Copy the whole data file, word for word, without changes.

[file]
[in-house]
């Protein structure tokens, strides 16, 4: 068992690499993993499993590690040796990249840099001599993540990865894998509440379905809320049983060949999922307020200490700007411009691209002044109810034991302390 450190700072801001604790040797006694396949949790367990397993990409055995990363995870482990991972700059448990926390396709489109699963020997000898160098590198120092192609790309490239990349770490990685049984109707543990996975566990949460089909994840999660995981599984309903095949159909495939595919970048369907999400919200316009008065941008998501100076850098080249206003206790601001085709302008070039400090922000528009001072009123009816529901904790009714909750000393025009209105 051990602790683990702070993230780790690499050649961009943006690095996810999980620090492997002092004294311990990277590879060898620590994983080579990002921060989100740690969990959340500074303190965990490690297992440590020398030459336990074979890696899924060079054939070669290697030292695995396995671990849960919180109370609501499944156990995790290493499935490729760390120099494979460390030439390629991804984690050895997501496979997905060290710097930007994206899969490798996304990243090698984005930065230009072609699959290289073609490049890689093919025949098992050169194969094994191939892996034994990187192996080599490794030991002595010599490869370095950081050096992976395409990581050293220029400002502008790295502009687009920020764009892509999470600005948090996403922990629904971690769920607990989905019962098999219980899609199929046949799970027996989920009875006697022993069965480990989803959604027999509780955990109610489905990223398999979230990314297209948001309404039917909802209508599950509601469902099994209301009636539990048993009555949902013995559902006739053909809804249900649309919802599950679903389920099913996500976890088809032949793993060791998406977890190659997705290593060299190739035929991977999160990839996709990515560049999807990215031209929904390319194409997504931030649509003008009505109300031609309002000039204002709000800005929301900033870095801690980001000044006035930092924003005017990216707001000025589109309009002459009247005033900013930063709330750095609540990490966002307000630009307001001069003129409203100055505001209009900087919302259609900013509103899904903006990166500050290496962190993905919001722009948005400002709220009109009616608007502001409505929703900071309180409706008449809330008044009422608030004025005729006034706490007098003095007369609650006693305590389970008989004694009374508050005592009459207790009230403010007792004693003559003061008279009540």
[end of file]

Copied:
[in-house]
């Protein structure tokens, strides 16, 4: 068992690499993993499993590690040796990249840099001599993540990865894998509440379905809320049983060949999922307020200490700007411009691209002044109810034991302390 450190700072801001604790040797006694396949949790367990397993990409055995990363995870482990991972700059448990926390396709489109699963020997000898160098590198120092192609790309490239990349770490990685049984109707543990996975566990949460089909994840999660995981599984309903095949159909495939595919970048369907999400919200316009008065941008998501100076850098080249206003206790601001085709302008070039400090922000528009001072009123009816529901904790009714909750000393025009209105 051990602790683990702070993230780790690499050649961009943006690095996810999980620090492997002092004294311990990277590879060898620590994983080579990002921060989100740690969990959340500074303190965990490690297992440590020398030459336990074979890696899924060079054939070669290697030292695995396995671990849960919180109370609501499944156990995790290493499935490729760390120099494979460390030439390629991804984690050895997501496979997905060290710097930007994206899969490798996304990243090698984005930065230009072609699959290289073609490049890689093919025949098992050169194969094994191939892996034994990187192996080599490794030991002595010599490869370095950081050096992976395409990581050293220029400002502008790295502009687009920020764009892509999470600005948090996403922990629904971690769920607990989905019962098999219980899609199929046949799970027996989920009875006697022993069965480990989803959604027999509780955990109610489905990223398999979230990314297209948001309404039917909802209508599950509601469902099994209301009636539990048993009555949902013995559902006739053909809804249900649309919802599950679903389920099913996500976890088809032949793993060791998406977890190659997705290593060299190739035929991977999160990839996709990515560049999807990215031209929904390319194409997504931030649509003008009505109300031609309002000039204002709000800005929301900033870095801690980001000044006035930092924003005017990216707001000025589109309009002459009247005033900013930063709330750095609540990490966002307000630009307001001069003129409203100055505001209009900087919302259609900013509103899904903006990166500050290496962190993905919001722009948005400002709220009109009616608007502001409505929703900071309180409706008449809330008044009422608030004025005729006034706490007098003095007369609650006693305590389970008989004694009374508050005592009459207790009230403010007792004693003559003061008279009540």